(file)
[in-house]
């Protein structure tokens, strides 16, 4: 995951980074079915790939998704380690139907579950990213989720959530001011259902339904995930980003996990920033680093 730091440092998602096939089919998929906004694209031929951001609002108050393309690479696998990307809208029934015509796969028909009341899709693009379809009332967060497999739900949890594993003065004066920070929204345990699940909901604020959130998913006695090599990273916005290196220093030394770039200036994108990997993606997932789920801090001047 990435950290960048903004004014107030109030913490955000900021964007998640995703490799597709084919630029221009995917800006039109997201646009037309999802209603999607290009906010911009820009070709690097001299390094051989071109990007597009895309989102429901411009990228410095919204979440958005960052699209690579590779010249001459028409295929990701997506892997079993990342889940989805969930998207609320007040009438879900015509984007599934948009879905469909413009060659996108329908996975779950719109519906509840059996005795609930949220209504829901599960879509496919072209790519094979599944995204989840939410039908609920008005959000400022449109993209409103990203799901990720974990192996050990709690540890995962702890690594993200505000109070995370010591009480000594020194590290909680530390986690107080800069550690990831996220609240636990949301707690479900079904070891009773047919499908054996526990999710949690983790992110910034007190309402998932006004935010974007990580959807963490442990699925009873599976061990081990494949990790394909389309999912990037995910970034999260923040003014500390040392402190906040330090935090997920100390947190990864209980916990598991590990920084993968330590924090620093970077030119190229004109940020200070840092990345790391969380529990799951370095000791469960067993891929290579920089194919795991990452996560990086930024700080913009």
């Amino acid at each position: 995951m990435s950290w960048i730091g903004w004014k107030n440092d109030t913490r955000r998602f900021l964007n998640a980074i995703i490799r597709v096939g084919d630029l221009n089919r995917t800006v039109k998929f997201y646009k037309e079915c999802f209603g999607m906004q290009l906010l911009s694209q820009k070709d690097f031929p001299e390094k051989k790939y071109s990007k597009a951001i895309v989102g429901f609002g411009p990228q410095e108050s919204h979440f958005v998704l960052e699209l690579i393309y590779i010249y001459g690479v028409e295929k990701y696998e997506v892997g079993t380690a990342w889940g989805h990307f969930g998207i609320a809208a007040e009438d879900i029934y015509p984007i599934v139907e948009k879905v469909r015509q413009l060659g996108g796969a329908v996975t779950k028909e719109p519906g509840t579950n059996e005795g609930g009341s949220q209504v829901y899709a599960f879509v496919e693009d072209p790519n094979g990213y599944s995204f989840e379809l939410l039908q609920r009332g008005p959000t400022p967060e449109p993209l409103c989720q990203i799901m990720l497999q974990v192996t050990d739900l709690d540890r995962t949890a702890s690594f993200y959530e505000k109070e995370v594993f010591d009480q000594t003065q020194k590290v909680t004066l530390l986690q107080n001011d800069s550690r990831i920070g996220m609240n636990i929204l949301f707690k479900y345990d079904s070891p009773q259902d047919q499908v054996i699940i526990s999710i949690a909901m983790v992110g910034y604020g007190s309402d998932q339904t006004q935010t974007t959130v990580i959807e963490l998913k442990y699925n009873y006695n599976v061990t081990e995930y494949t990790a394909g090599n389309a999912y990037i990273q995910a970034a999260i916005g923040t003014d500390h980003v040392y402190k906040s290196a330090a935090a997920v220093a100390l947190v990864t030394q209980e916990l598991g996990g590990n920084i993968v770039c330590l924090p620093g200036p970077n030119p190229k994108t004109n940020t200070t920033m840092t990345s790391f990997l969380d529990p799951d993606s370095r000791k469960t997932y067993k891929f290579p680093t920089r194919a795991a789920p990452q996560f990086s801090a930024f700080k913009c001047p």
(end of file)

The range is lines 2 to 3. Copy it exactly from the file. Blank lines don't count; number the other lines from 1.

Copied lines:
């Protein structure tokens, strides 16, 4: 995951980074079915790939998704380690139907579950990213989720959530001011259902339904995930980003996990920033680093 730091440092998602096939089919998929906004694209031929951001609002108050393309690479696998990307809208029934015509796969028909009341899709693009379809009332967060497999739900949890594993003065004066920070929204345990699940909901604020959130998913006695090599990273916005290196220093030394770039200036994108990997993606997932789920801090001047 990435950290960048903004004014107030109030913490955000900021964007998640995703490799597709084919630029221009995917800006039109997201646009037309999802209603999607290009906010911009820009070709690097001299390094051989071109990007597009895309989102429901411009990228410095919204979440958005960052699209690579590779010249001459028409295929990701997506892997079993990342889940989805969930998207609320007040009438879900015509984007599934948009879905469909413009060659996108329908996975779950719109519906509840059996005795609930949220209504829901599960879509496919072209790519094979599944995204989840939410039908609920008005959000400022449109993209409103990203799901990720974990192996050990709690540890995962702890690594993200505000109070995370010591009480000594020194590290909680530390986690107080800069550690990831996220609240636990949301707690479900079904070891009773047919499908054996526990999710949690983790992110910034007190309402998932006004935010974007990580959807963490442990699925009873599976061990081990494949990790394909389309999912990037995910970034999260923040003014500390040392402190906040330090935090997920100390947190990864209980916990598991590990920084993968330590924090620093970077030119190229004109940020200070840092990345790391969380529990799951370095000791469960067993891929290579920089194919795991990452996560990086930024700080913009």
């Amino acid at each position: 995951m990435s950290w960048i730091g903004w004014k107030n440092d109030t913490r955000r998602f900021l964007n998640a980074i995703i490799r597709v096939g084919d630029l221009n089919r995917t800006v039109k998929f997201y646009k037309e079915c999802f209603g999607m906004q290009l906010l911009s694209q820009k070709d690097f031929p001299e390094k051989k790939y071109s990007k597009a951001i895309v989102g429901f609002g411009p990228q410095e108050s919204h979440f958005v998704l960052e699209l690579i393309y590779i010249y001459g690479v028409e295929k990701y696998e997506v892997g079993t380690a990342w889940g989805h990307f969930g998207i609320a809208a007040e009438d879900i029934y015509p984007i599934v139907e948009k879905v469909r015509q413009l060659g996108g796969a329908v996975t779950k028909e719109p519906g509840t579950n059996e005795g609930g009341s949220q209504v829901y899709a599960f879509v496919e693009d072209p790519n094979g990213y599944s995204f989840e379809l939410l039908q609920r009332g008005p959000t400022p967060e449109p993209l409103c989720q990203i799901m990720l497999q974990v192996t050990d739900l709690d540890r995962t949890a702890s690594f993200y959530e505000k109070e995370v594993f010591d009480q000594t003065q020194k590290v909680t004066l530390l986690q107080n001011d800069s550690r990831i920070g996220m609240n636990i929204l949301f707690k479900y345990d079904s070891p009773q259902d047919q499908v054996i699940i526990s999710i949690a909901m983790v992110g910034y604020g007190s309402d998932q339904t006004q935010t974007t959130v990580i959807e963490l998913k442990y699925n009873y006695n599976v061990t081990e995930y494949t990790a394909g090599n389309a999912y990037i990273q995910a970034a999260i916005g923040t003014d500390h980003v040392y402190k906040s290196a330090a935090a997920v220093a100390l947190v990864t030394q209980e916990l598991g996990g590990n920084i993968v770039c330590l924090p620093g200036p970077n030119p190229k994108t004109n940020t200070t920033m840092t990345s790391f990997l969380d529990p799951d993606s370095r000791k469960t997932y067993k891929f290579p680093t920089r194919a795991a789920p990452q996560f990086s801090a930024f700080k913009c001047p």